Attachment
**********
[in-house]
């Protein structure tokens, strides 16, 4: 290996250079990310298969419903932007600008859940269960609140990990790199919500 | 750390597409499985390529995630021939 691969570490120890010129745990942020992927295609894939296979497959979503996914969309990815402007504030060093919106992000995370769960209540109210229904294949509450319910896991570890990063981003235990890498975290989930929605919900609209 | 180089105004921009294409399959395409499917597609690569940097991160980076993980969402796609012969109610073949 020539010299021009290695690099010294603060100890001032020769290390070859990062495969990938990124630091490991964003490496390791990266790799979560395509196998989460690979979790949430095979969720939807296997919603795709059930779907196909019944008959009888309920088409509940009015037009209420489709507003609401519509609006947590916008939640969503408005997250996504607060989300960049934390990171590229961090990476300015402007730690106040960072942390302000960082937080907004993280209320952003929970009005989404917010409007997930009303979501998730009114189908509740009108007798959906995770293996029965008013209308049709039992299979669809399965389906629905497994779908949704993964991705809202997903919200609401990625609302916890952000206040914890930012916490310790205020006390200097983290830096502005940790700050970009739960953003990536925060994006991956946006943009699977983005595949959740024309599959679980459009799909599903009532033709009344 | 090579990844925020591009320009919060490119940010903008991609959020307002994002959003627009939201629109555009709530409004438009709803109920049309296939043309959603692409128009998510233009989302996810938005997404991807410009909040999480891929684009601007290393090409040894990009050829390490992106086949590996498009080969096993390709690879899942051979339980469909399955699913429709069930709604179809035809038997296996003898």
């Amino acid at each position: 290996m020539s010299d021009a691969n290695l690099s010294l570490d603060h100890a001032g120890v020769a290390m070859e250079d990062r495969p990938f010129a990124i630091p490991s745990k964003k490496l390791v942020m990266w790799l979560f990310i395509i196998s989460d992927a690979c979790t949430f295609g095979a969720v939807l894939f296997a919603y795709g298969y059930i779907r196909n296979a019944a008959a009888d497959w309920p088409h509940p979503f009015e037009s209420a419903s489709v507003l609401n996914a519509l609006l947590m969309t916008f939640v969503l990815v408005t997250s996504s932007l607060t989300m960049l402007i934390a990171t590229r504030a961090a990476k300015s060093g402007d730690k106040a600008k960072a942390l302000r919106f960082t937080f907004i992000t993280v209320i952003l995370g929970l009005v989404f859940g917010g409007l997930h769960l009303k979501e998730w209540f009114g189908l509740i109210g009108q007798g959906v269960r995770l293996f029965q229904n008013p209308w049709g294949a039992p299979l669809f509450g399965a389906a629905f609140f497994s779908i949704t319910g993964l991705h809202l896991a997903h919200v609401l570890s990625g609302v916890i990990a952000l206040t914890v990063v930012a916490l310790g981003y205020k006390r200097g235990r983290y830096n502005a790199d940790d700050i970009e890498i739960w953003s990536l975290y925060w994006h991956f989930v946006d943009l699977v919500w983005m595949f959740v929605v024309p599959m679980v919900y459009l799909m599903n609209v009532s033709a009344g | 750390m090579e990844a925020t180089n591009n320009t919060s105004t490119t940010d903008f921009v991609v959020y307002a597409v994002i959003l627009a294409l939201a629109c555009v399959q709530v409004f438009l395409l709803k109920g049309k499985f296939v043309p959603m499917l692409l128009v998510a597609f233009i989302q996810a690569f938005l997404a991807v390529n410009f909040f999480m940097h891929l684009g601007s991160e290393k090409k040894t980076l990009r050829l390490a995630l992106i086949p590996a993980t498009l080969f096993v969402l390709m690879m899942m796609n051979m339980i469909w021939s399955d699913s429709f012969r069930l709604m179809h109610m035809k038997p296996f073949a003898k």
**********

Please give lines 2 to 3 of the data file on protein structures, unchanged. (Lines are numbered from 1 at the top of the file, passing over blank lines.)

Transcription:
């Protein structure tokens, strides 16, 4: 290996250079990310298969419903932007600008859940269960609140990990790199919500 | 750390597409499985390529995630021939 691969570490120890010129745990942020992927295609894939296979497959979503996914969309990815402007504030060093919106992000995370769960209540109210229904294949509450319910896991570890990063981003235990890498975290989930929605919900609209 | 180089105004921009294409399959395409499917597609690569940097991160980076993980969402796609012969109610073949 020539010299021009290695690099010294603060100890001032020769290390070859990062495969990938990124630091490991964003490496390791990266790799979560395509196998989460690979979790949430095979969720939807296997919603795709059930779907196909019944008959009888309920088409509940009015037009209420489709507003609401519509609006947590916008939640969503408005997250996504607060989300960049934390990171590229961090990476300015402007730690106040960072942390302000960082937080907004993280209320952003929970009005989404917010409007997930009303979501998730009114189908509740009108007798959906995770293996029965008013209308049709039992299979669809399965389906629905497994779908949704993964991705809202997903919200609401990625609302916890952000206040914890930012916490310790205020006390200097983290830096502005940790700050970009739960953003990536925060994006991956946006943009699977983005595949959740024309599959679980459009799909599903009532033709009344 | 090579990844925020591009320009919060490119940010903008991609959020307002994002959003627009939201629109555009709530409004438009709803109920049309296939043309959603692409128009998510233009989302996810938005997404991807410009909040999480891929684009601007290393090409040894990009050829390490992106086949590996498009080969096993390709690879899942051979339980469909399955699913429709069930709604179809035809038997296996003898």
């Amino acid at each position: 290996m020539s010299d021009a691969n290695l690099s010294l570490d603060h100890a001032g120890v020769a290390m070859e250079d990062r495969p990938f010129a990124i630091p490991s745990k964003k490496l390791v942020m990266w790799l979560f990310i395509i196998s989460d992927a690979c979790t949430f295609g095979a969720v939807l894939f296997a919603y795709g298969y059930i779907r196909n296979a019944a008959a009888d497959w309920p088409h509940p979503f009015e037009s209420a419903s489709v507003l609401n996914a519509l609006l947590m969309t916008f939640v969503l990815v408005t997250s996504s932007l607060t989300m960049l402007i934390a990171t590229r504030a961090a990476k300015s060093g402007d730690k106040a600008k960072a942390l302000r919106f960082t937080f907004i992000t993280v209320i952003l995370g929970l009005v989404f859940g917010g409007l997930h769960l009303k979501e998730w209540f009114g189908l509740i109210g009108q007798g959906v269960r995770l293996f029965q229904n008013p209308w049709g294949a039992p299979l669809f509450g399965a389906a629905f609140f497994s779908i949704t319910g993964l991705h809202l896991a997903h919200v609401l570890s990625g609302v916890i990990a952000l206040t914890v990063v930012a916490l310790g981003y205020k006390r200097g235990r983290y830096n502005a790199d940790d700050i970009e890498i739960w953003s990536l975290y925060w994006h991956f989930v946006d943009l699977v919500w983005m595949f959740v929605v024309p599959m679980v919900y459009l799909m599903n609209v009532s033709a009344g | 750390m090579e990844a925020t180089n591009n320009t919060s105004t490119t940010d903008f921009v991609v959020y307002a597409v994002i959003l627009a294409l939201a629109c555009v399959q709530v409004f438009l395409l709803k109920g049309k499985f296939v043309p959603m499917l692409l128009v998510a597609f233009i989302q996810a690569f938005l997404a991807v390529n410009f909040f999480m940097h891929l684009g601007s991160e290393k090409k040894t980076l990009r050829l390490a995630l992106i086949p590996a993980t498009l080969f096993v969402l390709m690879m899942m796609n051979m339980i469909w021939s399955d699913s429709f012969r069930l709604m179809h109610m035809k038997p296996f073949a003898k």